BEIJING (AP) — Global stock markets and Wall Street futures rose yesterday as hopes for development of a coronavirus vaccine competed with concerns about rising United States (US) infections.
London and Frankfurt opened higher. Shanghai, Tokyo, Hong Kong and Australia also advanced.
Investors were encouraged after Pfizer and BioNtech announced preliminary data from a vaccine test, one of a series being carried out by global developers.
At the same time, the populous American states of California and Texas reported daily record highs in new cases.
“Vaccine hopes, while welcome, fall short of guaranteeing a V-shaped recovery,” Mizuho Bank said in a report.
In early trading, the FTSE 100 in London rose 0.9 per cent to 6,213.01 and Frankfurt’s DAX gained 1.8 per cent to 12,486.31. The CAC 40 in Paris advanced 1.4 per cent to 4,998.16.
On Wall Street, the future for the benchmark Standard & Poor’s 500 index was up 0.7 per cent and that for the Dow Jones Industrial Average was up one per cent.
On Wednesday, the S&P 500 rose 0.5 per cent, boosted by gains for technology companies. The Dow lost 0.3 per cent while the Nasdaq composite climbed one per cent.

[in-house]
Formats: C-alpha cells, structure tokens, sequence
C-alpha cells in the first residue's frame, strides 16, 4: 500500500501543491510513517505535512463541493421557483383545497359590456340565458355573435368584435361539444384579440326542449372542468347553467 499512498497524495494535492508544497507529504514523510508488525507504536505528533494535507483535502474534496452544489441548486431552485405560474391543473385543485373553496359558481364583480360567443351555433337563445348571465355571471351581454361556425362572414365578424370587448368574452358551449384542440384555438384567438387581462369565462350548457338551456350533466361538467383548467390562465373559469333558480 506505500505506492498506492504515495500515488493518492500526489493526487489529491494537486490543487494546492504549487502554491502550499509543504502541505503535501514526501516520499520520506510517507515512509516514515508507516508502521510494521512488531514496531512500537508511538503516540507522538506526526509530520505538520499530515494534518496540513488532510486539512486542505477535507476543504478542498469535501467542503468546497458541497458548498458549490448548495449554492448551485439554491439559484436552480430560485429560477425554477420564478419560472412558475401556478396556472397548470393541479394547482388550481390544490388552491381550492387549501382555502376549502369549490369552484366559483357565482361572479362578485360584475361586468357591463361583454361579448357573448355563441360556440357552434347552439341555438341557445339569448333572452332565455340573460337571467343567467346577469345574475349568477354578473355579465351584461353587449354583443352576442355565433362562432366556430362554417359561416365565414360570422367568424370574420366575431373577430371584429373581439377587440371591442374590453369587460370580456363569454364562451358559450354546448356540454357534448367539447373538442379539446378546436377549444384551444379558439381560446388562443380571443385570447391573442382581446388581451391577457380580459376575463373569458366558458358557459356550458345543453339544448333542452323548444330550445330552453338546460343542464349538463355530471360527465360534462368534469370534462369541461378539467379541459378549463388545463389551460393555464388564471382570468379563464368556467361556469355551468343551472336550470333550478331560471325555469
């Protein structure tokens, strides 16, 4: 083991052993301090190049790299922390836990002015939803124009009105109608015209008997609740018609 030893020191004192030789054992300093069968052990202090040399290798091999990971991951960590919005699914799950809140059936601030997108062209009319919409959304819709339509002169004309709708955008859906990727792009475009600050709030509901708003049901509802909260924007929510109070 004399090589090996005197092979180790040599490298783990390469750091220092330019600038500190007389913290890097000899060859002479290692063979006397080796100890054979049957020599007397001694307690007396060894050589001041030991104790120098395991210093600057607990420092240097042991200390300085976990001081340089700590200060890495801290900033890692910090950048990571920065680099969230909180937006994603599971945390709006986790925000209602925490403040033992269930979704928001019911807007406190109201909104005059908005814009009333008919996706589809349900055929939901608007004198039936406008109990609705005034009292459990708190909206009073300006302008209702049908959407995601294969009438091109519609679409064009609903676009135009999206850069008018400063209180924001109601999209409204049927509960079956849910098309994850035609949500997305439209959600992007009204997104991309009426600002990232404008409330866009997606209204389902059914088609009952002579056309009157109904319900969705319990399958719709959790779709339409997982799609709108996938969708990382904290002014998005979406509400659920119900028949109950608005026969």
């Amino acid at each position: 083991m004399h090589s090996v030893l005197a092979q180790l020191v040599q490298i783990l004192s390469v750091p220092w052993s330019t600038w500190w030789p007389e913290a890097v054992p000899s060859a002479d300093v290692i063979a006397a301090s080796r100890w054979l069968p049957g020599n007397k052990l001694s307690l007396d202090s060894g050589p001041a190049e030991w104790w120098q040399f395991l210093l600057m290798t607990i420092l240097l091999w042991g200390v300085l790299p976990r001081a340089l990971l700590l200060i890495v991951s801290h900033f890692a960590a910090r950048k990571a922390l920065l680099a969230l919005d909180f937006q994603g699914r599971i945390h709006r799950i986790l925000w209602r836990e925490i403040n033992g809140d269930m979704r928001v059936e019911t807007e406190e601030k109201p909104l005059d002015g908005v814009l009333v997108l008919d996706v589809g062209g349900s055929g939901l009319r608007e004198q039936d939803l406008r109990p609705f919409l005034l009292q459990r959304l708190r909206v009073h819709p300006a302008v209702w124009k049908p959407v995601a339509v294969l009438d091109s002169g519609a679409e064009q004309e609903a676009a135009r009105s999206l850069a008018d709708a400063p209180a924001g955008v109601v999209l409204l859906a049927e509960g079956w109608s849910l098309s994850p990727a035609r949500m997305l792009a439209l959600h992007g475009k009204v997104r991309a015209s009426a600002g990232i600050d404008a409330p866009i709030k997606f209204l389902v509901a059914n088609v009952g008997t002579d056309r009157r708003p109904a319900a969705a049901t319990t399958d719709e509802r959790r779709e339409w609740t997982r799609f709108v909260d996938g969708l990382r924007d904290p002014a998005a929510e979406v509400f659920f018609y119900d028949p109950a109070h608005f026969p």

In Asia, the Shanghai Composite Index rose 2.1 per cent to 3,090.57 and the Nikkei 225 in Tokyo added 0.1 per cent to 22,145.96. The Hang Seng in Hong Kong gained 2.8 per cent to 25,124.19.
Seoul’s Kospi advanced 1.4 per cent to 2,135.37 while the S&P-ASX 200 in Sydney gained 1.7 per cent to 6,032.70. India’s Sensex added 1.6 per cent to 35,966.50. New Zealand, Singapore and Jakarta also rose.
Stock markets around the world roared back last quarter on hopes economies are pulling out of their deepest slump since the 1930s.
Analysts warned that prices might be rising too far and too fast to be supported by economic activity when infections are rising in the US, Brazil and some other countries.
In the US, a report on manufacturing showed activity returned to growth in June, a much better reading than the contraction economists expected.
Earlier, a separate report suggested private employers hired more workers than they cut in June.
“It is still a guessing game as to how the COVID-19 lingering impact will sustain,” Jingyi Pan of IG said in a report.
In China, two surveys this week showed manufacturing improved in June, adding to signs of a gradual recovery.
A similar survey for the 19-country eurozone showed manufacturing almost growing again after widespread shutdowns.
Analysts said while the data pointed in the right direction, they show that an economic recovery from the pandemic will be slow.
In energy markets, benchmark US crude gained 34 cents to USD40.16 per barrel in electronic trading on the New York Mercantile Exchange.
The contract rose 55 cents to settle at USD39.82 on Wednesday. Brent crude, the international price standard, gained 36 cents to USD42.39 per barrel in London. The contract rose 76 cents the previous session to USD42.03 a barrel.
The dollar declined to JPY107.36 from Wednesday’s JPY107.49. The euro rose to USD1.1301 from USD1.1244.